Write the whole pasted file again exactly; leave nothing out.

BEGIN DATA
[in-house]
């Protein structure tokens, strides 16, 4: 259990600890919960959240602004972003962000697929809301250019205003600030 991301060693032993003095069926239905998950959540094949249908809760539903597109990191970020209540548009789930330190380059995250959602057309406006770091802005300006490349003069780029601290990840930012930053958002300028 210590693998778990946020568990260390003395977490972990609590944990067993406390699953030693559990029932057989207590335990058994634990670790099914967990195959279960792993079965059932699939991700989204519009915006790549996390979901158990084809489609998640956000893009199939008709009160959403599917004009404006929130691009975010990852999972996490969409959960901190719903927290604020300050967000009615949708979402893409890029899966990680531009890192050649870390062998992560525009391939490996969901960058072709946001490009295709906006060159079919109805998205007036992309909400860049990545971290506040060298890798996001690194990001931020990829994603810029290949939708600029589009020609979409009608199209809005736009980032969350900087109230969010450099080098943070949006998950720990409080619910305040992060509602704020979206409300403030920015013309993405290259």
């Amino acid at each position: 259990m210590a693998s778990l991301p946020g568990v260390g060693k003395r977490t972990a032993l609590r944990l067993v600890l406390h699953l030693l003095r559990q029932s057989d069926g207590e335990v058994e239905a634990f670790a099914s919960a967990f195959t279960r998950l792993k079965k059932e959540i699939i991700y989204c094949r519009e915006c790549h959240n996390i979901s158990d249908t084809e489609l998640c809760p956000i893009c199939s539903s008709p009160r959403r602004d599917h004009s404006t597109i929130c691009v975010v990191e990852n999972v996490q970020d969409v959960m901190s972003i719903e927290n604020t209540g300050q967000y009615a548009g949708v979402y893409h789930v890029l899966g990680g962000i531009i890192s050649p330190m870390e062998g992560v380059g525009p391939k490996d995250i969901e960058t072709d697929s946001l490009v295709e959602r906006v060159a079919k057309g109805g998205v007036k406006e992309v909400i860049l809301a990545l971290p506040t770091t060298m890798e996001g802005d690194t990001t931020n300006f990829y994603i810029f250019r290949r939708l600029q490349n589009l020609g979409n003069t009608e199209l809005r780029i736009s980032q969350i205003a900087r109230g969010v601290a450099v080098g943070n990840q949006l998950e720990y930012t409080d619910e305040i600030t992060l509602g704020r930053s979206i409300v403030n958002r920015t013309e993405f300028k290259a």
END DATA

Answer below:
[in-house]
């Protein structure tokens, strides 16, 4: 259990600890919960959240602004972003962000697929809301250019205003600030 991301060693032993003095069926239905998950959540094949249908809760539903597109990191970020209540548009789930330190380059995250959602057309406006770091802005300006490349003069780029601290990840930012930053958002300028 210590693998778990946020568990260390003395977490972990609590944990067993406390699953030693559990029932057989207590335990058994634990670790099914967990195959279960792993079965059932699939991700989204519009915006790549996390979901158990084809489609998640956000893009199939008709009160959403599917004009404006929130691009975010990852999972996490969409959960901190719903927290604020300050967000009615949708979402893409890029899966990680531009890192050649870390062998992560525009391939490996969901960058072709946001490009295709906006060159079919109805998205007036992309909400860049990545971290506040060298890798996001690194990001931020990829994603810029290949939708600029589009020609979409009608199209809005736009980032969350900087109230969010450099080098943070949006998950720990409080619910305040992060509602704020979206409300403030920015013309993405290259």
């Amino acid at each position: 259990m210590a693998s778990l991301p946020g568990v260390g060693k003395r977490t972990a032993l609590r944990l067993v600890l406390h699953l030693l003095r559990q029932s057989d069926g207590e335990v058994e239905a634990f670790a099914s919960a967990f195959t279960r998950l792993k079965k059932e959540i699939i991700y989204c094949r519009e915006c790549h959240n996390i979901s158990d249908t084809e489609l998640c809760p956000i893009c199939s539903s008709p009160r959403r602004d599917h004009s404006t597109i929130c691009v975010v990191e990852n999972v996490q970020d969409v959960m901190s972003i719903e927290n604020t209540g300050q967000y009615a548009g949708v979402y893409h789930v890029l899966g990680g962000i531009i890192s050649p330190m870390e062998g992560v380059g525009p391939k490996d995250i969901e960058t072709d697929s946001l490009v295709e959602r906006v060159a079919k057309g109805g998205v007036k406006e992309v909400i860049l809301a990545l971290p506040t770091t060298m890798e996001g802005d690194t990001t931020n300006f990829y994603i810029f250019r290949r939708l600029q490349n589009l020609g979409n003069t009608e199209l809005r780029i736009s980032q969350i205003a900087r109230g969010v601290a450099v080098g943070n990840q949006l998950e720990y930012t409080d619910e305040i600030t992060l509602g704020r930053s979206i409300v403030n958002r920015t013309e993405f300028k290259a």